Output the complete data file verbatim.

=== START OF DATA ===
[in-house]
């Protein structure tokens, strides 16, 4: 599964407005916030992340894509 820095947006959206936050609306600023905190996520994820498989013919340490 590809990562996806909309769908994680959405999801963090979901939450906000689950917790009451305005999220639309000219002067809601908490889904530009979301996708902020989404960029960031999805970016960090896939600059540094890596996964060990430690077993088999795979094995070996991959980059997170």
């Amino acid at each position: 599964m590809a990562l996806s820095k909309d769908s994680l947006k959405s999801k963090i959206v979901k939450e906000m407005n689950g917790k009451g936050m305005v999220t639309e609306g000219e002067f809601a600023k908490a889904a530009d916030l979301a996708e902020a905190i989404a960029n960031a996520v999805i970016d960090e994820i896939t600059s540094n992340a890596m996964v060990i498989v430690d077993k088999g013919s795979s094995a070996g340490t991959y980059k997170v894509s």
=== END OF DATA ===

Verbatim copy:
[in-house]
């Protein structure tokens, strides 16, 4: 599964407005916030992340894509 820095947006959206936050609306600023905190996520994820498989013919340490 590809990562996806909309769908994680959405999801963090979901939450906000689950917790009451305005999220639309000219002067809601908490889904530009979301996708902020989404960029960031999805970016960090896939600059540094890596996964060990430690077993088999795979094995070996991959980059997170």
């Amino acid at each position: 599964m590809a990562l996806s820095k909309d769908s994680l947006k959405s999801k963090i959206v979901k939450e906000m407005n689950g917790k009451g936050m305005v999220t639309e609306g000219e002067f809601a600023k908490a889904a530009d916030l979301a996708e902020a905190i989404a960029n960031a996520v999805i970016d960090e994820i896939t600059s540094n992340a890596m996964v060990i498989v430690d077993k088999g013919s795979s094995a070996g340490t991959y980059k997170v894509s």